He, and the speakers who followed, referred to funding sources in the U.S., the EU, and Russia as providing “dark money” through grants and nonprofits from “religious extremists” such as the BGEA (Billy Graham Evangelistic Association), Acton Institute, ADF (Alliance Defending Freedom), and the Federalist Society. 

The financial aspect received a fair amount of attention during the hearings—ironic since the ‘pro-gender’ movement in the EU also receives significant U.S. support. Tatev Hovhannisyan from OpenDemocracy repeated Datta’s “dark money” motif, but was mute on the degree to which her own organization receives foreign funding—a bad look if denouncing foreign support and lauding ‘transparency’ is one’s job. In fact, her own organization is not enrolled with the EU’s existing transparency register, while several of those she demonized are. Nevertheless, Hovhannisyan evaded criticism even while calling on the EU to “demand greater financial transparency of transnational actors.” 

Two members of the European Parliament were present to object to the undemocratic content of hearings. MEPs Margarita de la Pisa Carrión from Spain’s VOX and Michiel P. Hoogeveen, a conservative Dutch politician from the JA21, attempted to remind the participants that Europe remains the home for people who hold diverse cultural values. “To be pro-family,” argued Hoogeveen, “is not to also be pro-antigenderist.” Carrión was particularly eloquent in defending the right for representation for all members of the EU. She directly asked the participants if they would have her stripped of her political authority:

I am, under your criteria, considered to be anti-gender. Should I dis-activate myself, be eliminated from this hearing? I don’t think it seems to be very democratic in nature. Those who respect natural law are part of this society as well. We are pro-human dignity, pro-human beings, pro-human rights.

Carrión’s critique yielded no response. What clearly energized the hearing was the deliberate and strategic rhetoric of offense, and a deep understanding of their opponent’s strengths, both their ability to attract conservative money from international sources, and their growing influence over the cultural narrative.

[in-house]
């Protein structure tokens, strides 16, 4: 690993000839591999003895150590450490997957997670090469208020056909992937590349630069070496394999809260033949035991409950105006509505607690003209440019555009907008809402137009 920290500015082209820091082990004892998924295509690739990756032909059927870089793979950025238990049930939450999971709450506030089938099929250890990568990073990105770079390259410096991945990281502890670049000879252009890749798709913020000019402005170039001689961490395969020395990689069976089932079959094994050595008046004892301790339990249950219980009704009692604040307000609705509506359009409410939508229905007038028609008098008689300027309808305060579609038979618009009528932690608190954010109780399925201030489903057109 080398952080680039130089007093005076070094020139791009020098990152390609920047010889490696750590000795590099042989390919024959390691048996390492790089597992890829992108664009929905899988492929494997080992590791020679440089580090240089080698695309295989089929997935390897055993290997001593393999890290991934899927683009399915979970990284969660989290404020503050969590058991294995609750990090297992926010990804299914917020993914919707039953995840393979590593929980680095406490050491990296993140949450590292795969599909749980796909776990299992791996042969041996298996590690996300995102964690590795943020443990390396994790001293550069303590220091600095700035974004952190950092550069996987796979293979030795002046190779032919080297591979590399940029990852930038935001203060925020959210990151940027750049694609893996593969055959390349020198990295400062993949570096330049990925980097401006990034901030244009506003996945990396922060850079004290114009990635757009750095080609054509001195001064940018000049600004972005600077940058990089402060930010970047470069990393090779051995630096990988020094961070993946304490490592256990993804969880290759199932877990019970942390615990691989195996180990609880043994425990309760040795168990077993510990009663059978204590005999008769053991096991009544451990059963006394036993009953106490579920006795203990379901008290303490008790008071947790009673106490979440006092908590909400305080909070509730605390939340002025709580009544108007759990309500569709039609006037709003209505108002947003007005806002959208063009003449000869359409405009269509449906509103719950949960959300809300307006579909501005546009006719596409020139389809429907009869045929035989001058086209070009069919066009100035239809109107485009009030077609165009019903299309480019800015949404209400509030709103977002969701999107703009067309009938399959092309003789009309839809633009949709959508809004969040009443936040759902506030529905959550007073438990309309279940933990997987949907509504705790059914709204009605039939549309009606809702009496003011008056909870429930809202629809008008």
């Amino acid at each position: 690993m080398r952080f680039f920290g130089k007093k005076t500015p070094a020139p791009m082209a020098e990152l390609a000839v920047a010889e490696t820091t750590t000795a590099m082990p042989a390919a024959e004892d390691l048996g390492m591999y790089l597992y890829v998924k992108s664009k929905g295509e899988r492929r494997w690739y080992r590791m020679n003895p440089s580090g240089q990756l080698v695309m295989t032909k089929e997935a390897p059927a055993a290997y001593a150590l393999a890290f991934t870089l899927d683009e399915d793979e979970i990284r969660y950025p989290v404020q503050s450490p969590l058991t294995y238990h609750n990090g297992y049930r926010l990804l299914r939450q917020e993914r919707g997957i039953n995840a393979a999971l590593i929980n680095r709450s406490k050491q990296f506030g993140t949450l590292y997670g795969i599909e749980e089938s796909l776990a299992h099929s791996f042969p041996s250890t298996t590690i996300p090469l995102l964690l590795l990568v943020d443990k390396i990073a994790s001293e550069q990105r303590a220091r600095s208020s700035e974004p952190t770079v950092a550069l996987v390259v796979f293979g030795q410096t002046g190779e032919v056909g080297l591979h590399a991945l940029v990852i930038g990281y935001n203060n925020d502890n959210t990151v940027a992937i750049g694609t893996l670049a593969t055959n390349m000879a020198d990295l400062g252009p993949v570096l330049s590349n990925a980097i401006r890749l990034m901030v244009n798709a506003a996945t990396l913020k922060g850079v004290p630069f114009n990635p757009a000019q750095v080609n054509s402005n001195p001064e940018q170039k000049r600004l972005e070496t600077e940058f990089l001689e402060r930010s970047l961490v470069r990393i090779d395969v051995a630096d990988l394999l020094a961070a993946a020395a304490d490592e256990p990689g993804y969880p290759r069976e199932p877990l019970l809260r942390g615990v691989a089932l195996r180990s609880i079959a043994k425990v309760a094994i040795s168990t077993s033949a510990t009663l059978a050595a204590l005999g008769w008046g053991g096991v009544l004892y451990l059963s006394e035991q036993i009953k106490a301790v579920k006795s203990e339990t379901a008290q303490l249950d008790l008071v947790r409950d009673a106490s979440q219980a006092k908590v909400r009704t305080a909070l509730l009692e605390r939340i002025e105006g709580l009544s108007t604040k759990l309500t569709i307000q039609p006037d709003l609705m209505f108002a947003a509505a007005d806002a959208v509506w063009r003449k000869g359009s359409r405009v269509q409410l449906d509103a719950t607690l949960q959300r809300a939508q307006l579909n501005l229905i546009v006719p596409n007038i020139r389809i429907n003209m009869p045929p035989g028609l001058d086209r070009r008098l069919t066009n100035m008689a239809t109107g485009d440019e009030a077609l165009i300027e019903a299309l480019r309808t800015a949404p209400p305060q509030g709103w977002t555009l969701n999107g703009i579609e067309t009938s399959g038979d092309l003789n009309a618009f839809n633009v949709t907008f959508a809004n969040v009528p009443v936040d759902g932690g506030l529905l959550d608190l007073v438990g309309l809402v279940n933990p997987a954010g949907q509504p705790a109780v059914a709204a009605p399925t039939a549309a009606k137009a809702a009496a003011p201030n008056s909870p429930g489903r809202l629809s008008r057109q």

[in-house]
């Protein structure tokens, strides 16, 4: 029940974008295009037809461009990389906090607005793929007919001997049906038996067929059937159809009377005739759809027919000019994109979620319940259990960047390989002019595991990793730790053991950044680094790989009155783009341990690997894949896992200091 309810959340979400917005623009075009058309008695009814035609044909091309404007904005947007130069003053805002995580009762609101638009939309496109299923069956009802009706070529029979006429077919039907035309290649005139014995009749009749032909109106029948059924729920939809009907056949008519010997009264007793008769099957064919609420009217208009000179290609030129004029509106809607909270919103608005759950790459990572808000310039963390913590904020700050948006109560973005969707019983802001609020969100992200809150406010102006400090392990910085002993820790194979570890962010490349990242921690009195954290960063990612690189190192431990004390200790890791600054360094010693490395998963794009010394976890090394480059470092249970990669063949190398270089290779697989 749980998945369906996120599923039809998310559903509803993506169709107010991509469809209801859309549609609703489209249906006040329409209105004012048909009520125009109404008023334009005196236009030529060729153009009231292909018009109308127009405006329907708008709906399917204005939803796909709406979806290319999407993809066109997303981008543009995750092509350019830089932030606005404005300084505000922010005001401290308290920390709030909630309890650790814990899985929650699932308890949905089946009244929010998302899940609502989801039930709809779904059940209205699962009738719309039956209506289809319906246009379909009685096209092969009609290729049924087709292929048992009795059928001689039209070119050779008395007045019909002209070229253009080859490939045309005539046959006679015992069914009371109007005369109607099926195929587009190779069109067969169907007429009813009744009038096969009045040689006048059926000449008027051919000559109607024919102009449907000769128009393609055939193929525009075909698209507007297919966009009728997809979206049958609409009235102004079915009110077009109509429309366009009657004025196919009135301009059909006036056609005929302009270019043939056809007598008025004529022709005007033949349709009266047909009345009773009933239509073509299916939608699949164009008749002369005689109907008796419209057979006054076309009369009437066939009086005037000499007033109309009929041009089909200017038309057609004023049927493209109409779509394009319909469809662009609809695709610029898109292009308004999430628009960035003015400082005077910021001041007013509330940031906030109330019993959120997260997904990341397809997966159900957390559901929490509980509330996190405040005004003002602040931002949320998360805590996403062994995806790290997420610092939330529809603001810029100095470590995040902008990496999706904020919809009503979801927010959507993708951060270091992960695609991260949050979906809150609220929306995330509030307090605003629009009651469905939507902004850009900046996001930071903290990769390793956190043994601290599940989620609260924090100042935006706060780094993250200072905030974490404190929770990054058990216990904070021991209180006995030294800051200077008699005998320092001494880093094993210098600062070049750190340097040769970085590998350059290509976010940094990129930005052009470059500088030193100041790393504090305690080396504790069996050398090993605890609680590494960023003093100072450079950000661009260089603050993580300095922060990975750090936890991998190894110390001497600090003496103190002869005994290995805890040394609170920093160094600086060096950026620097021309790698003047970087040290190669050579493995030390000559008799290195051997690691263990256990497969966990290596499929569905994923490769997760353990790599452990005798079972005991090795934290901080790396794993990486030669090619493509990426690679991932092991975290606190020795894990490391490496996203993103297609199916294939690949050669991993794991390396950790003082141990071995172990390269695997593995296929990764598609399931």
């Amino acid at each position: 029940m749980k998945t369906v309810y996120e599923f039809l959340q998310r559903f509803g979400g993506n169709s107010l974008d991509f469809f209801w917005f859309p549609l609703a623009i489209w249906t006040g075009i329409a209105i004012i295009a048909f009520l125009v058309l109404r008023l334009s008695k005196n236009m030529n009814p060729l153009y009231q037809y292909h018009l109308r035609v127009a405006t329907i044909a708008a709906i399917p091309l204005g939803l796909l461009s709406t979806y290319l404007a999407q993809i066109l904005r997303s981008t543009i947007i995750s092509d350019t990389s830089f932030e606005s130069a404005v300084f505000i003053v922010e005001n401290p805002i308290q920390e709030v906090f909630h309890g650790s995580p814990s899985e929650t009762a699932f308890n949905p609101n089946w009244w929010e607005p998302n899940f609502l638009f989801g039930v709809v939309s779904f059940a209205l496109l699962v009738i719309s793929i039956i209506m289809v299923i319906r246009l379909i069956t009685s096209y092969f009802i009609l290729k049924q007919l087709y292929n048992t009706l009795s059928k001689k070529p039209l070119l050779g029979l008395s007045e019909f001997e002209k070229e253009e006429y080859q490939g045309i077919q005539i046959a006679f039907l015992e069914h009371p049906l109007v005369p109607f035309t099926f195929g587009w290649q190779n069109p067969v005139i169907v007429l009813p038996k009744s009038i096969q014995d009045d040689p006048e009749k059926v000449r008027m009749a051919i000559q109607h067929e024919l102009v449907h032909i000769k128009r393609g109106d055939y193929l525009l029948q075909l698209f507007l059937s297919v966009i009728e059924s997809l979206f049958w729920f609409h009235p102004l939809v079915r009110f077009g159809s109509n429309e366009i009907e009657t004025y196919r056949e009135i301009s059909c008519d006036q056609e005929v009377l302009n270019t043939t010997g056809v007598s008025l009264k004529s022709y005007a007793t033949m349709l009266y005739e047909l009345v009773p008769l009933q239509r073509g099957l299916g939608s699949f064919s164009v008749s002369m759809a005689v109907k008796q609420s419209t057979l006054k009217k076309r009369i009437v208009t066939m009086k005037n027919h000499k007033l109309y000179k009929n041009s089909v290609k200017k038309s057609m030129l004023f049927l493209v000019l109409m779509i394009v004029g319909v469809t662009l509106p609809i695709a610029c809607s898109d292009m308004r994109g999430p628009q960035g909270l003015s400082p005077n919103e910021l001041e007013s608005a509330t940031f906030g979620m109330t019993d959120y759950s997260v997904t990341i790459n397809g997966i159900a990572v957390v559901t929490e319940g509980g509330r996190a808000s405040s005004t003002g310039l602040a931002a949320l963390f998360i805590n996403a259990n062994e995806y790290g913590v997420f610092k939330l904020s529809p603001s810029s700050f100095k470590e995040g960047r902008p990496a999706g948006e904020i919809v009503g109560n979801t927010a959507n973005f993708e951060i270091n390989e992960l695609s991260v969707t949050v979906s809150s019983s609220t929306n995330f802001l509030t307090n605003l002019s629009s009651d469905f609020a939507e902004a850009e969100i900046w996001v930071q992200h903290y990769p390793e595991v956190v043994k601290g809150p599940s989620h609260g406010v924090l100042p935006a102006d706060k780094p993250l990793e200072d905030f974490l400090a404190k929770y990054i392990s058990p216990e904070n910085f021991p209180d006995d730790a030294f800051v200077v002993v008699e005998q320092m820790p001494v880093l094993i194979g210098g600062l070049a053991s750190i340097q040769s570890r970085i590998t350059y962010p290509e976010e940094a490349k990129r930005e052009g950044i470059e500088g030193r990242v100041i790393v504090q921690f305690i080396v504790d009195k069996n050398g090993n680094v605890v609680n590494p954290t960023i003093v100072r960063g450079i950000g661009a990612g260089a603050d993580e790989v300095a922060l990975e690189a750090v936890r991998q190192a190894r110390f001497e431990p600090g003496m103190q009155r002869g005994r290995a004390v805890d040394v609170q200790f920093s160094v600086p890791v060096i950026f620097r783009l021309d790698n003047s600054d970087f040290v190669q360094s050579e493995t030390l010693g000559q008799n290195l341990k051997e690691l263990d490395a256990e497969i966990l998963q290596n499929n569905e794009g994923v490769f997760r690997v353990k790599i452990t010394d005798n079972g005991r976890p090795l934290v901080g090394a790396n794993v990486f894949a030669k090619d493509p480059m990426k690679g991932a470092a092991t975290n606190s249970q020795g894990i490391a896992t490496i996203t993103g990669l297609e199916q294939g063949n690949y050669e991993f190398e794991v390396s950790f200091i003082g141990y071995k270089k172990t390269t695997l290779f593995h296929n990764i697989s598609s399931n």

According to Avanza Marina, senior lecturer at the Centre for Gender Studies at Université de Lausanne, the anti-gender activists are dangerous because they seek to change the culture:

These movements are really engaged in a cultural revolution that wishes for a culture for life, so … they’re not for a law that says abortion is illegal. What they want is for abortion to become morally impossible … so morally condemned that people won’t do it. . . . The EU must step in in this cultural fight and define abortion as a human right, and not [as] something which creates trauma for women, something which creates violence for women.

Hearings such as this one are designed to project abortion as an EU value. But is it really? In a Union in which every single state places some restrictions on abortion, how did an organisation like Datta’s EPF become the loudest voice at the European Parliament on a continent in which support for abortion for any reason and at any age is falling?

There has long been criticism of a “democratic deficit” between the citizens of Europe and the Parliament, but this trend is on the rise. Publicly-funded hearings which serve as echo chambers, with their biased approach and hypocritical principles, benefit no one and undermine the very sort of democracy, transparency, and accountability these groups say they want. 

The motto of the European Union is “united in diversity.” It recognizes the strength of coming together despite differences. By contrast, this hearing was a one-sided whitewash that was instead only united in its opposition to diversity. If the EU wants to reverse the trend, it must start listening to all Europeans. 

Ellen Kryger Fantini is the managing editor of The European Conservative.